When picked or bruised, the plants exude a characteristic, aromatic scent that as mentioned, is quite attractive to most felines. Interestingly, if the plants are sown in situ or have come up as volunteers from the previous season, cats will pass them by. This observation confirms the age-old poem that goes:
Each packet contains 0.25 gram, which is approximately 300 seeds. Historically, catnip has been used medicinally for its carminative, tonic, antispasmodic, and mildly stimulating properties. The flowering tops, harvested in August, are the part of the plant used medicinally. The herb is never boiled, as this destroys its medicinal value, but is instead infused.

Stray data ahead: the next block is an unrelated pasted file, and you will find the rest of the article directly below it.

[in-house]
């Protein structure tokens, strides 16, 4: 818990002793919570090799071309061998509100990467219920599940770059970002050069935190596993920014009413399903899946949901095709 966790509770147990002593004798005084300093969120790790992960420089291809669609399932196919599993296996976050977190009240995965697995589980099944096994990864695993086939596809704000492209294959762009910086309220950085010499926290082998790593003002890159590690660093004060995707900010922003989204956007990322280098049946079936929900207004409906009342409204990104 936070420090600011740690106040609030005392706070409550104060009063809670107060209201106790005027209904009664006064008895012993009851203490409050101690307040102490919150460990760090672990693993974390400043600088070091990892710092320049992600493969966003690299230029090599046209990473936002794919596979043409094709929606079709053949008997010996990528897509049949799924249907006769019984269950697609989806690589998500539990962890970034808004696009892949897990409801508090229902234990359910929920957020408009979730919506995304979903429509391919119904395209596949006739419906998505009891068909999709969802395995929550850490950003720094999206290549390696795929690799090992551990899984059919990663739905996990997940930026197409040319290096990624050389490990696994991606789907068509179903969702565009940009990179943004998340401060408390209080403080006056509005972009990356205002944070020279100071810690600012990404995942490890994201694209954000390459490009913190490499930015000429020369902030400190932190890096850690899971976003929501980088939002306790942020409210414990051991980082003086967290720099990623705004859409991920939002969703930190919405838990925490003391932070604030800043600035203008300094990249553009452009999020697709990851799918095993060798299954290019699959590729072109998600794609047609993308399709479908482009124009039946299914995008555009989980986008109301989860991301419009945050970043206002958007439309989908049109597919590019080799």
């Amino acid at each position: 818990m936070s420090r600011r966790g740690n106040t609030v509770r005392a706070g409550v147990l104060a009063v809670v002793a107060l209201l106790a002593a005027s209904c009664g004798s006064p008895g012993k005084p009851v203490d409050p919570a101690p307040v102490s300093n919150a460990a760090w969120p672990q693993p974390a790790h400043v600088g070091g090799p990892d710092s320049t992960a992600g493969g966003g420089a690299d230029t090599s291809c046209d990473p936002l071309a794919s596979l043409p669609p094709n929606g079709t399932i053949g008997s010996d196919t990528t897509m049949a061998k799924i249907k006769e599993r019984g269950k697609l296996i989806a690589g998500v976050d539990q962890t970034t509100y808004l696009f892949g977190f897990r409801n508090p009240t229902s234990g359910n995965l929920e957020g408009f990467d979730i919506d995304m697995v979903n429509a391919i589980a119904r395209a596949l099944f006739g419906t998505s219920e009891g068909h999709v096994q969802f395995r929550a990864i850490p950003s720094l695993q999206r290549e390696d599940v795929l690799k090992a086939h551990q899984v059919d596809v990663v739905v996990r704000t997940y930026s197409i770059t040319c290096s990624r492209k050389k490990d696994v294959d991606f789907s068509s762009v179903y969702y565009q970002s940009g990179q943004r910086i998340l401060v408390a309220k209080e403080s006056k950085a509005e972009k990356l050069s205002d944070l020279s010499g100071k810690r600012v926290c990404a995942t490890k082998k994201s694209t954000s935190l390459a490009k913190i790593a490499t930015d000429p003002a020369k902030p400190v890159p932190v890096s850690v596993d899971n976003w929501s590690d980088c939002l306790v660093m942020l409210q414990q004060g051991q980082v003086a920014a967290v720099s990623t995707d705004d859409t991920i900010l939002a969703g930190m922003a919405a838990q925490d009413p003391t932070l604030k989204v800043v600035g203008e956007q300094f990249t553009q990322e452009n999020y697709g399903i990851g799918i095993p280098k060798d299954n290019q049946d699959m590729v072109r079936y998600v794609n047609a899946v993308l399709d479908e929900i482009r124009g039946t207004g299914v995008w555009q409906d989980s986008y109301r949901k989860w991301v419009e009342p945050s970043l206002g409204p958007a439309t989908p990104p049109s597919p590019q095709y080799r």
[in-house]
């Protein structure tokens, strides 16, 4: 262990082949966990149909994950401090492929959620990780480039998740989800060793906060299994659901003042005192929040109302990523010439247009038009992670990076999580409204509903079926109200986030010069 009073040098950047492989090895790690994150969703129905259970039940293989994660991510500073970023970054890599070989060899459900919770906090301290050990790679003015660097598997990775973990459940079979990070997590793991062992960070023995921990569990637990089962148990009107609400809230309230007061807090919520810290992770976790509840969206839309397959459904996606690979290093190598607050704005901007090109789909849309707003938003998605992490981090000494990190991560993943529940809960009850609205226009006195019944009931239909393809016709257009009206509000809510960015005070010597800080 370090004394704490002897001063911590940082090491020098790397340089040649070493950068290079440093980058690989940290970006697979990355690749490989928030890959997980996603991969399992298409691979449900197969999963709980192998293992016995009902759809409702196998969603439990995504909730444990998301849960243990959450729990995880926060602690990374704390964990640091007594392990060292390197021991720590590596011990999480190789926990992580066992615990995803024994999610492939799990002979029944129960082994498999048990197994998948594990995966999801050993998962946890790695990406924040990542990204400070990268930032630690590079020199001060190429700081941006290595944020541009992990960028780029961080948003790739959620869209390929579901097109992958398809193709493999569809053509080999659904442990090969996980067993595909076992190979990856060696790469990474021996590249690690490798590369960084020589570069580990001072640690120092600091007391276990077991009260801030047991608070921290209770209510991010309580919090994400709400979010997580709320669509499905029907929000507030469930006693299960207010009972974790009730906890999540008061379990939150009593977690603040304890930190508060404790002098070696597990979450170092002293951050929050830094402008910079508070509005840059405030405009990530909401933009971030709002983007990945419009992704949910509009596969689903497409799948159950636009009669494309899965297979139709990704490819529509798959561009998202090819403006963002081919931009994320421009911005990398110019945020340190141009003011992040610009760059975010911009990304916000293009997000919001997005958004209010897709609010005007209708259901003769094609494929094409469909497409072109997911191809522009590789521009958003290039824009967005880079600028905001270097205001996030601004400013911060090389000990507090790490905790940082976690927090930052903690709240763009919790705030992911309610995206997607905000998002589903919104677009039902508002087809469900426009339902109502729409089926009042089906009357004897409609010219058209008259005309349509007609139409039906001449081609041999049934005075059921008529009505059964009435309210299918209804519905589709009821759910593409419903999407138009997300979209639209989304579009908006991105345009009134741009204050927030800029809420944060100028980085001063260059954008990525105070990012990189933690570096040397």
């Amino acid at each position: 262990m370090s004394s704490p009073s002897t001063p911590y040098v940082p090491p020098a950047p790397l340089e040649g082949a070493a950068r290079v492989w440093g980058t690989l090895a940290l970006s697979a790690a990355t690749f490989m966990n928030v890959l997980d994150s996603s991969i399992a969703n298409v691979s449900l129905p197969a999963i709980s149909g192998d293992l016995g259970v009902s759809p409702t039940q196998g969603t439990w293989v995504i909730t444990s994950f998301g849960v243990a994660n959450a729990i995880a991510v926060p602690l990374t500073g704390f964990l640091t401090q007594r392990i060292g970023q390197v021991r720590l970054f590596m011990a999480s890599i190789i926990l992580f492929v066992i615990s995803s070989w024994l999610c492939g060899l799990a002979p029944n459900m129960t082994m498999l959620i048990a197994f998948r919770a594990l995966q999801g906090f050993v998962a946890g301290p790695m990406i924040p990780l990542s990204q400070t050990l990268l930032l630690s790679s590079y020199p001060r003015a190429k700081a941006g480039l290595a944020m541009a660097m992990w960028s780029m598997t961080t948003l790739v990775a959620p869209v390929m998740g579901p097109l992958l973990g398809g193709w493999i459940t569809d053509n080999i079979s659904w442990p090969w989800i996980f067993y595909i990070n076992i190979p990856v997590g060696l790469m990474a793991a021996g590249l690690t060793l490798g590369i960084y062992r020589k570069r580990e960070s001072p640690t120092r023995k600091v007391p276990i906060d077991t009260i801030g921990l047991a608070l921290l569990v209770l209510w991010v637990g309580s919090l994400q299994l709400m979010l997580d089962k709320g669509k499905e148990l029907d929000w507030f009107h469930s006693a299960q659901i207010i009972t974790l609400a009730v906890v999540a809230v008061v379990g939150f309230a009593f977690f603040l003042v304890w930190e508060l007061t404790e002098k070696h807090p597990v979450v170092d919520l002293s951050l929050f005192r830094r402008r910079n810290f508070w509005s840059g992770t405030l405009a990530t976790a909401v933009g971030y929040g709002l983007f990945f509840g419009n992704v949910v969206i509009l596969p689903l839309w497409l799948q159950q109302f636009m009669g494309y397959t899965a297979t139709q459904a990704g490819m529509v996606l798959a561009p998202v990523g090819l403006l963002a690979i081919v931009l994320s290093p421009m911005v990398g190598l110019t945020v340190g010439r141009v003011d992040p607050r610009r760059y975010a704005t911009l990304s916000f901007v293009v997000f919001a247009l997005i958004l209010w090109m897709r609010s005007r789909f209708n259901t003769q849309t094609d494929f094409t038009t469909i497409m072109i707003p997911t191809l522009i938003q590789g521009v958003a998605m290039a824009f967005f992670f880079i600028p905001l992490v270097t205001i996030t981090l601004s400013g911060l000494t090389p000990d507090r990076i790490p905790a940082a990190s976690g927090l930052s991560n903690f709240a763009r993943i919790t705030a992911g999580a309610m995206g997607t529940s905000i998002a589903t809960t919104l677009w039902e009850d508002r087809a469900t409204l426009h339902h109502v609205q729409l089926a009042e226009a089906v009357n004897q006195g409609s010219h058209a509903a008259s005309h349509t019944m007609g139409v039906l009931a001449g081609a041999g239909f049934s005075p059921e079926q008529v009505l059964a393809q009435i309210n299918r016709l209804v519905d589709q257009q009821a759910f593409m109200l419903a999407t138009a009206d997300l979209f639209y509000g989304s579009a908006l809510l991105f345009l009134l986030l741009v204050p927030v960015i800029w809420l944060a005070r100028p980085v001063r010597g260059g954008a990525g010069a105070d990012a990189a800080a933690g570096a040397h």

To make an infusion, use one ounce of catnip to one pint of boiling water in a glass or other non-metal, non-reactive vessel and keep covered for five minutes. Dosage is two tablespoons for adults, two to three tablespoons for children.
A decoction was made out of catnip, to which honey was added for sweetness, to use to help alleviate coughs.
It was also used in the form of a poultice or fomentation to relieve painful swellings.
- "A Modern Herbal," Mrs. M. Grieve, 1931, p. 173-175.
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